CICLOPS: Cassini Imaging Central Laboratory for OPerationS

Shadowcaster
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Cassini takes in a sweeping view of Saturn's south polar region as the planet's shadow masks the rings and bright, icy Mimas looks on from left.

This view looks toward the lit side of the rings from about 28 degrees below the ringplane. Mimas is 396 kilometers (246 miles) wide.

Images taken using red, green and blue spectral filters were combined to create this color view. The view was acquired with the wide-angle camera on Feb. 20, 2007 at a distance of approximately 1 million kilometers (600,000 miles) from Saturn. Image scale is 58 kilometers (36 miles) per pixel.

The Cassini-Huygens mission is a cooperative project of NASA, the European Space Agency and the Italian Space Agency. The Jet Propulsion Laboratory, a division of the California Institute of Technology in Pasadena, manages the Cassini-Huygens mission for NASA's Science Mission Directorate, Washington, D.C. The imaging team consists of scientists from the US, England, France, and Germany. The imaging operations center and team lead (Dr. C. Porco) are based at the Space Science Institute in Boulder, Colo.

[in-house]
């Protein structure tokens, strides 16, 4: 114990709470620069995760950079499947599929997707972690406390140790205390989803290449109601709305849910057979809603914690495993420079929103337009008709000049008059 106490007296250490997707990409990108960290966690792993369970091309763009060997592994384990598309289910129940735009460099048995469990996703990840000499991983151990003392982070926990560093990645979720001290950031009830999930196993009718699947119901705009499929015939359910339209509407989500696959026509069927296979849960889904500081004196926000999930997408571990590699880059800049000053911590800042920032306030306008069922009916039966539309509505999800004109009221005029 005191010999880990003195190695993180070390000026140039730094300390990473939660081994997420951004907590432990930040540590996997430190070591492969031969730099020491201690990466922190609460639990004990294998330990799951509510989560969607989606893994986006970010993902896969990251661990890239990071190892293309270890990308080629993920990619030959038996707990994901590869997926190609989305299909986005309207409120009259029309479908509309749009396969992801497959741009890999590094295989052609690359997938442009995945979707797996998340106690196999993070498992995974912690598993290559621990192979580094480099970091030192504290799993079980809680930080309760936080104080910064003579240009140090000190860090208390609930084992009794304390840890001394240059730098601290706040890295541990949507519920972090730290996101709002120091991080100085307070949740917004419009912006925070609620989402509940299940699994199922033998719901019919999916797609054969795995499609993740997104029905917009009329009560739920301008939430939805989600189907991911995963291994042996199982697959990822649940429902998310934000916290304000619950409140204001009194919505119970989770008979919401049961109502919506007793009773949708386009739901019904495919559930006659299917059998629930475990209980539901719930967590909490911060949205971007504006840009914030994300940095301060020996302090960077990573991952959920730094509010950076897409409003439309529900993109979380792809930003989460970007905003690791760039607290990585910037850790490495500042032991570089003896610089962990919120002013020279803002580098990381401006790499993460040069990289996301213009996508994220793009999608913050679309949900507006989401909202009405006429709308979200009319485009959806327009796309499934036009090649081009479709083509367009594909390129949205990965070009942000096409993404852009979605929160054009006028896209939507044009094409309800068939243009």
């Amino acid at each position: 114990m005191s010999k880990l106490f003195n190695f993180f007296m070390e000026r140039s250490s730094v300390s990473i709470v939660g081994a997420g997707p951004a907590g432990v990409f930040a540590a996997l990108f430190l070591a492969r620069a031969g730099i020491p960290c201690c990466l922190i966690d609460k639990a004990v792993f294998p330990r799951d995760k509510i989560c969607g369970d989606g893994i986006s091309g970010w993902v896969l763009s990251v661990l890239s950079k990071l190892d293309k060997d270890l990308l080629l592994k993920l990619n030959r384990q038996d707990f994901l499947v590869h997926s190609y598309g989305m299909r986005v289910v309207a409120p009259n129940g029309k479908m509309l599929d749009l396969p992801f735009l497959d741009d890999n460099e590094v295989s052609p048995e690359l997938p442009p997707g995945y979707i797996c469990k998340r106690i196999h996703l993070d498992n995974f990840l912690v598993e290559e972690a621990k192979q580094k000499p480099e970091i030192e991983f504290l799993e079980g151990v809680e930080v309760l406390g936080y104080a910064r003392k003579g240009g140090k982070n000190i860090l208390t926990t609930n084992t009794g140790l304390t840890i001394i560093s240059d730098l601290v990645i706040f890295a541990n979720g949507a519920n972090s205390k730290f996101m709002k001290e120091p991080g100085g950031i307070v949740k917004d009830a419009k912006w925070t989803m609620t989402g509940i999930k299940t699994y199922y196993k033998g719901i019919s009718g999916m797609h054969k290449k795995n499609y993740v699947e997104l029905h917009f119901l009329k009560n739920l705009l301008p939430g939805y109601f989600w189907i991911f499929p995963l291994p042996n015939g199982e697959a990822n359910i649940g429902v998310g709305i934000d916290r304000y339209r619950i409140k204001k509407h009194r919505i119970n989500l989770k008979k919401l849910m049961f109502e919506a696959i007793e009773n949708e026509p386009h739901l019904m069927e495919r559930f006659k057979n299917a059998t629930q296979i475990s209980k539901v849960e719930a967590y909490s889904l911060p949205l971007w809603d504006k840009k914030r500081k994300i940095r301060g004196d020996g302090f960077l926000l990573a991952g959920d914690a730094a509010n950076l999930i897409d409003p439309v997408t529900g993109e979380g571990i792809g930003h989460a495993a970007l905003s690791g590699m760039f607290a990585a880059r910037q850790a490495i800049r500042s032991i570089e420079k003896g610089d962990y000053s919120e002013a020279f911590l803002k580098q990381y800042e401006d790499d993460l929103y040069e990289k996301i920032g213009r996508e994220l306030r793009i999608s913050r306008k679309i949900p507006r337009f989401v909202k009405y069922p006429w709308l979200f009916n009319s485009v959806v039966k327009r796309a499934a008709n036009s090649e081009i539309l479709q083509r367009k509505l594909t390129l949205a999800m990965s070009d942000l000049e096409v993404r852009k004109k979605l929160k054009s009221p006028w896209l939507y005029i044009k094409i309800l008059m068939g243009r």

For more information about the Cassini-Huygens mission, visit http://saturn.jpl.nasa.gov and the Cassini imaging team home page, http://ciclops.org.

Credit: NASA/JPL/Space Science Institute
Released: March 27, 2007 (PIA 08367)
Image/Caption Information
  Shadowcaster
PIA 08367

Avg Rating: 8.87/10

Full Size 990x331:
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Alliance Member Comments
carolyn (CICLOPS) (Mar 29, 2007 at 8:10 AM):
The equinox at Saturn occurs in August 2009, and there are observations planned of the rings and moon shadows during that time.
Red_dragon (Mar 29, 2007 at 7:40 AM):
Very epic. Talking about shadows: I hope that Cassini will still be around during 2010. During that epoch, Saturn's ring will be seen edge-on from Earth,thus we'll be able to see how the shadows of the moons transit over the planet (the HST captured that during 1995).It would be nice to see that from Saturn's orbit,not from Earth's orbit.

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